The second problem lies in the UK trying to maintain a strong, almost militant, Euro-Atlanticism with a ridiculously redundant nuclear-based military strategy while its main global ally (in traditional terms) is radically switching from a strategy of trying to hold down a trading empire to one of massive force homeland defence which might well include de facto alliances with states that the Tory and Republican Right have turned into bugaboos.

    This is the sort of thing we should be analysing and concentrating on – not a cultural politics where we have no say in the internal affairs of another political tradition other than weak expressions of solidarity (the ‘marches, petitions and Bercow’ nonsense).

    Now that we have sorted Brexit to all intents and purposes (a critical acceptance of an eventual fact on the ground), we need the same pragmatic approach to the US, including a working dialogue with the Sanders wing of the Democrat Party in its attempt to build a programme for change that looks directly at not only the class politics of the Trump coalition but squarely at the class politics of the Clinton/DNC dominance of the so-called American Left.

    Trump is actually less the problem here than the complacency and values of the Democrat Party which played an instrumental role in the construction of the Blairism that did so much damage to our Party and country. Just look around you … it is not just the Tories! Look at America! It was not just Reagan and Bush.

    1. David Pavett says:

      I agree with most of what you say which emphasises my point that this stream of articles on the EU is not contributing to analysis of either the EU or Brexit (or Trump come to that).

      The shock-horror at the Trump phenomenon of the centre-left liberal commentariat, ‘how can anyone say such awful things in such an important position?’ is annoying in that it fails to see Trump as a product of the ‘liberal’ policies which the centre-left supports. The rise of the right in Europe and the US is the product of (failed) centrist politics.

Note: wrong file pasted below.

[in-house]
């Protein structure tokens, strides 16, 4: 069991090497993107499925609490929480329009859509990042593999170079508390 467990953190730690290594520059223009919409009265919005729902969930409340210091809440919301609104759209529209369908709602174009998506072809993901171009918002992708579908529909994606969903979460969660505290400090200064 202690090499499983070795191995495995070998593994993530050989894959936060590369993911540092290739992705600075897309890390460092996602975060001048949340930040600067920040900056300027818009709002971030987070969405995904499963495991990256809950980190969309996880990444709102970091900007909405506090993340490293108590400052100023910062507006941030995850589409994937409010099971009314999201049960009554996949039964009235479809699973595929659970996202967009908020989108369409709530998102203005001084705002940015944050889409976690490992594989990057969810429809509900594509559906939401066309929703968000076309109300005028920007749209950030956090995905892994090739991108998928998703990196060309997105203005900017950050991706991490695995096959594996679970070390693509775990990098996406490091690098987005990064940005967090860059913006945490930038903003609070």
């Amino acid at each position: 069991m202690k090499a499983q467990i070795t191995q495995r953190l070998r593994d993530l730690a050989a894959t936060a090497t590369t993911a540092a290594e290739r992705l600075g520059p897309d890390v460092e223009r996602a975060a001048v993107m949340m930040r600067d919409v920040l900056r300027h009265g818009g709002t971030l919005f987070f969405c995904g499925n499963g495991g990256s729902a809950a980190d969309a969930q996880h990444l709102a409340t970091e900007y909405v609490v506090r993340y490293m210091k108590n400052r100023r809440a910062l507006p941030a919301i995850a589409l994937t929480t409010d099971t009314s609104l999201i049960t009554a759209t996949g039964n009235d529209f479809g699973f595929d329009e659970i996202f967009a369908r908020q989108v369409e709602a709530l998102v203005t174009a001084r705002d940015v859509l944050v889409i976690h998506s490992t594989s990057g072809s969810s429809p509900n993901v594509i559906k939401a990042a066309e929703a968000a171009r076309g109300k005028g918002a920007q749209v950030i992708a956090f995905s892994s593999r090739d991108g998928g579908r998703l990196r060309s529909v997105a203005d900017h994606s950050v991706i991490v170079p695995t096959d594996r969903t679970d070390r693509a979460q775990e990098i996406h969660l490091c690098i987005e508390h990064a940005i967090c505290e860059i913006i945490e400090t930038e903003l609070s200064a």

Having said that though, I think that no favours are done to the left by a superior stance of aggressive anti-liberalism, ‘while you go on your silly marches and sign your pointless petitions I am working for revolutionary change’. This is sectarian leftism which much of the best of the left has still not broken from. It fails to appreciate that there are many stages to political consciousness and that rather than aggressively dismissing the liberalism of the centre-left it would be more productive to recognise the partial validity to the liberal-left reaction to Trump, and the rise of the right more generally, and at the same time to explain its severe shortcomings. Failure to approach things in this way, treating political stances as partial and potentially evolving phenomena rather than hard and fast absolutes takes us rather quickly to the sectarian politics of denunciation of ‘weaker spirits’. There has been quite a bit of that in these columns recently.

      There is nothing wrong with demonstrating against Trump or signing petitions against his visit. Its not enough but for many it can be a first step. It is unlikely to lead to a second step if it is greeted with a leftist chorus shouting against the pathetic liberal delusions of people who take such action.